Lights On for Merriman

Former Terps great Shawne Merriman returns to College Park this weekend for his annual Lights On Foundation coat drive.

With a chill in the Washington, D.C.-area air now, these were the days Shawne Merriman would dread the most.

As a youth coming up through adversity, twice the heat was cut off at his Upper Marlboro, Md., home due to lack of payment. One time his mother placed a candle on the TV set to keep the house lit -- and warm -- but it dripped overnight and burned the house down, one of two times Merriman was homeless as a child.

So the former Terps All-ACC outside linebacker and three-time NFL Pro Bowler, who returns to town this weekend for his annual Lights On Foundation coat drive, can empathize with those seeking warmth this time of year.

On Saturday, before the Maryland-Boston College football game at Byrd Stadium, for the 11th consecutive year Merriman will hold his annual drive to clothe the disadvantaged in the area. The San Diego resident and former first-round draft pick, now employed by the NFL Network and Fox TV, does charity work from coast to coast. But the annual coat drive in College Park, Md., is where it all began for the former Terp still affectionately known as ‘Lights Out' for his wicked hits on the football field.

Merriman's mother and two younger sisters still live in the D.C. area, and he'll be home through Thanksgiving getting caught up with family and friends. Terrapin Times caught up with him yesterday for his thoughts heading into his UMD homecoming and coat drive, which will accept donations beginning 90 minutes before the 3:30 p.m. kickoff at the South gate. Merriman will also serve as honorary game captain for the Terps' final ACC home game.

TT: First Shawne, update Terps fans back home what you are up to these days and where you are living.

Shawne Merriman: I'm in LA most of the time, back and forth between LA and San Diego, and I come back home [to D.C.] once in a while. But I don't get home as much as I used to because of the shows and the back and forth between the shooting and doing the shows.

I am working with the NFL Network, and I also have an episode I was in in the ‘Mindy Project,' on Fox, airing on November 26. So it's coming up here. It's kinda cool as I am actually playing myself, and it's a comedy. And man, it really is [laughs].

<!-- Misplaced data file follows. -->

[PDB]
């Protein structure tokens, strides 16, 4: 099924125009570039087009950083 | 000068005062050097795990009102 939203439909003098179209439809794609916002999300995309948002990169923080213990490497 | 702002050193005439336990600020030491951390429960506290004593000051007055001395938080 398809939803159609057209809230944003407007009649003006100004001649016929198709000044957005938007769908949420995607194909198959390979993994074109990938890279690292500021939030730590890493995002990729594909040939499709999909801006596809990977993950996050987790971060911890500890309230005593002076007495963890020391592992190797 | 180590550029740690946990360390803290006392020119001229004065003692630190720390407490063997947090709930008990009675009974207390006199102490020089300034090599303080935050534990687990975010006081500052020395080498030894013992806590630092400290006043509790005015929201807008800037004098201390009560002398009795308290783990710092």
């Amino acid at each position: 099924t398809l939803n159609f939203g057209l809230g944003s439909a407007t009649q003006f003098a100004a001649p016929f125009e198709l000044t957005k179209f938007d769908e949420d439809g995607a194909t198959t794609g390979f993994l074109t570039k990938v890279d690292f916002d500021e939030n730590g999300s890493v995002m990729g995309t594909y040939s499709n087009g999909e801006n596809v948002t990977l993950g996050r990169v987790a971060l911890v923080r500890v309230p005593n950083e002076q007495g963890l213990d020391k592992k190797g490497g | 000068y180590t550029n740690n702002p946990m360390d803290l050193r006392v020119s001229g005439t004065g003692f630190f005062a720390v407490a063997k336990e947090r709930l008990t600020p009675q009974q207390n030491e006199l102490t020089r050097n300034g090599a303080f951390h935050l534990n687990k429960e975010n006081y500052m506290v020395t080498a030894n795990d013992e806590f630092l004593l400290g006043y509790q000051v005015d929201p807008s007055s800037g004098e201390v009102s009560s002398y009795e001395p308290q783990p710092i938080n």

For the NFL Network, well I'm just analyzing [football]. And what I love about ‘NFL AM' (which airs 6-10 a.m. Eastern, Monday-Friday), is that it's early in the morning and people get some comedy when they are getting up and they are tired. It gives them some laughter and things like that, and that's why I am glad I am on the show because I get the chance to crack a joke here and there. And also being more of a lighter character, which is cool.

I am having so much fun doing what I am doing. On and off now for a few months I have been with them, and I started on the NFL Network Total Access. They brought me on for the entire season, which was great because I get a chance to go from the NFL Network to Fox sometimes. I did a show called ‘Crowd Goes Wild' on Fox with Regis [Philbin] on there, on Fox Sports 1, so I am back and forth between LA and New York a lot now.

TT: And coming back for your 11th annual coat drive, how does that make you feel that it's still going strong? And who are you still in contact with back here?

SM: You know, what I am most proud of, too, is just the people who remain in contact and helpful throughout all these years. I have been out of the area and I'm 29 years old, and people are still just continuously coming out and supporting -- the media outlets, local stations, the people who have been there actually helping me collect the coats.

[UM academic advisor] Natasha Criss, she has been everything to me, and she calls it the Natasha Criss Coat Drive [laugh] because she does a lot of the work. So I am just very thankful for all that after all these years and living out here.